Study Suggests Independent Invention of Writing on Rapa Nui (Easter Island)

Radiocarbon dating of wood tablets containing ancient glyphic inscriptions points to use of writing before European contact.

A team composed of scientists and scholars from Italy, Germany and Switzerland are suggesting that a form of writing was independently invented on Rap Nui (Easter Island) and used before European contact occurred in the early 18th century. To come to this consensus, they examined four inscribed wood tablets stored at the Congregazione dei Sacri Cuori di Gesù e di Maria, in Rome. The tablets featured a glyphic writing system known as Rongorongo, a local island script observed by outsiders in 1864. They employed radiocarbon dating techniques to date the wood upon which the script was inscribed.

“Until now, only two tablets [out of at least 27 known to exist] were directly dated, placing them in the nineteenth c. AD, which does not solve the question of independent invention,” states the study authors in the recently released paper published in Scientific Reports. “Here we radiocarbon-dated four Rongorongo tablets preserved in Rome, Italy. One specimen yielded a unique and secure mid-fifteenth c. date, while the others fall within the nineteenth c. AD. Our results suggest that the use of the script could be placed to a horizon that predates the arrival of external influence.”*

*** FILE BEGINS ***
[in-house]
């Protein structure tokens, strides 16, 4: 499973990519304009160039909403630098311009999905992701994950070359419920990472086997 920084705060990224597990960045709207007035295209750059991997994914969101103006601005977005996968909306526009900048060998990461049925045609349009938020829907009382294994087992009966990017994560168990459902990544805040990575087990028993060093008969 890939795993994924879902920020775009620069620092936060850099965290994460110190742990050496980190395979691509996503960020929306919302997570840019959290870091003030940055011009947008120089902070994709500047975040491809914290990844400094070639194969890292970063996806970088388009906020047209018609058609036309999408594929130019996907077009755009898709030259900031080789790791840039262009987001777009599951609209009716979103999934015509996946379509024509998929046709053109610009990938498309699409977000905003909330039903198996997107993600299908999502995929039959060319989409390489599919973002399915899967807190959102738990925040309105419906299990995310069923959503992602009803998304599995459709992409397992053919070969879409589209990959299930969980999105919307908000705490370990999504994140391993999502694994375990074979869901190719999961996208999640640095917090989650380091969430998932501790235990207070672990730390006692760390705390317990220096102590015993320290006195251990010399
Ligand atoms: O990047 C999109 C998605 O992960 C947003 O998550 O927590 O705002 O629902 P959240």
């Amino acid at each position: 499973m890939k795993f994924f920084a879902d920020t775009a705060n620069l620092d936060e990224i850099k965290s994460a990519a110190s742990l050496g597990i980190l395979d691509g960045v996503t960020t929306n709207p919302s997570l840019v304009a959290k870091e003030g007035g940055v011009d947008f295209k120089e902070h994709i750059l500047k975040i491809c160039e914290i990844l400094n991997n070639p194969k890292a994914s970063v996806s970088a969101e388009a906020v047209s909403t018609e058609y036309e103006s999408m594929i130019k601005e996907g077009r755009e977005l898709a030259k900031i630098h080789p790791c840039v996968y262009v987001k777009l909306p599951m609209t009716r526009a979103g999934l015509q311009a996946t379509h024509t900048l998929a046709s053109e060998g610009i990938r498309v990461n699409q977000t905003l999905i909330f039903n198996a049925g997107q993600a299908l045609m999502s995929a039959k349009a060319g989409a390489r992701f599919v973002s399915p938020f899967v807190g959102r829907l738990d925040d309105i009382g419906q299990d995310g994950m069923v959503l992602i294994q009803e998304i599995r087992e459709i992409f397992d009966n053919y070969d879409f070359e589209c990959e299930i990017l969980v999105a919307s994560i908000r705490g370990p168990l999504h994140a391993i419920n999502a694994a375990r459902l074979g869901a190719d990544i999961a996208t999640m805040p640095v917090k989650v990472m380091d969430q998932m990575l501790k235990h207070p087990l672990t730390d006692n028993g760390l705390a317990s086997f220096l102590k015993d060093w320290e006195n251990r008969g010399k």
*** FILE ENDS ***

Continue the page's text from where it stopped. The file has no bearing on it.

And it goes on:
The study report* was published in Nature on February 2, 2024.


*Ferrara, S., Tassoni, L., Kromer, B. et al. The invention of writing on Rapa Nui (Easter Island). New radiocarbon dates on the Rongorongo script. Sci Rep 14, 2794 (2024).

Image, Above: Rapa Nui tablet. (A) 3D model of the Rapa Nui tablet D Échancrée. (B) Enlargement on the script. ( Ferrara, S., Tassoni, L., Kromer, B. et al., CC-BY-4.0 Deed.

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